Environment Minister Veerappa Moily’s decision to allow field trials of genetically modified food crops marks a major shift in official policy on a highly contentious issue. That he would make a departure from the stand adopted by his two immediate predecessors was clear from his replies to questions in Parliament: a week before the formal announcement, Mr. Moily told the Rajya Sabha that field trials were necessary to generate biosafety data, and a common affidavit covering various Ministries would be filed by the government in the Supreme Court, which is considering the issue of allowing trials. Governments the world over have been torn between passionate, unreasoning opposition from activists and the callous push and greed of seed companies. Since these modified plant species are of relatively recent origin, data on biosafety are still not accepted as conclusive or comprehensive. The question of their superiority over hybrids is also a matter of debate. From the farmers’ perspective, there is fear of commercial monopolies in agriculture — wherever GM crops are linked to intellectual property rights or commercial contracts, restrictions on use and the prospect of litigation come into play. This is an important dimension in India, which has a large number of small farms. Moreover, the GM foods industry claims transgenic plant varieties are safe on the one hand, but fiercely opposes labelling of products as such.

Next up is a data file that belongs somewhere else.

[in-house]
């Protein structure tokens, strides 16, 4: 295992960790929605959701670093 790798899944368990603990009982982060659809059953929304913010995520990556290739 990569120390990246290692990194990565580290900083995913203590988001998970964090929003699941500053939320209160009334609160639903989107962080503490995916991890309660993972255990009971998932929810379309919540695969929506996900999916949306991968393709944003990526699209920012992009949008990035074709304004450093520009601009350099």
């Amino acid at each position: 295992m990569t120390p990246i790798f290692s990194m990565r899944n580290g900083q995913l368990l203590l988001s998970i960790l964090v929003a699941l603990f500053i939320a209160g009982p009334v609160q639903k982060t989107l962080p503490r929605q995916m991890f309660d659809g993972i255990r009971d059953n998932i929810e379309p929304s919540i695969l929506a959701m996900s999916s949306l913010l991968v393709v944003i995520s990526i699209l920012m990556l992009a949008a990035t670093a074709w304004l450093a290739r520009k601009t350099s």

The UPA government has in its last days permitted field trials of GM food crops on the ground that there is no court injunction in force, but a transparent regulatory mechanism that is neither blindly obstructionist nor unduly permissive and which does not needlessly delay decisions needs to be put in place. The Biotechnology Regulatory Authority of India Bill, 2013 will lapse with the dissolution of the Lok Sabha even as the report of the Parliamentary Standing Committee on Science, Technology and Environment on the legislation is awaited. Now that Lok Sabha elections are coming up, a decision on the future of GM foods will rest with a new government. At least 18 different varieties of GM crops including rice, wheat, maize, sugarcane and vegetables are officially in the pipeline. The key questions that must be answered while considering grant of permission for their production is their impact on health and the environment; the farming community must also be given a hearing. Scientific assessments must be independent of the proponents of GM agriculture, notably commercial entities. What this underscores is the importance of instituting a regulatory mechanism before permission is granted for work outside laboratories. It is equally vital that in a country with a diverse agricultural heritage, traditional seed varieties are not wiped out by monoculture.

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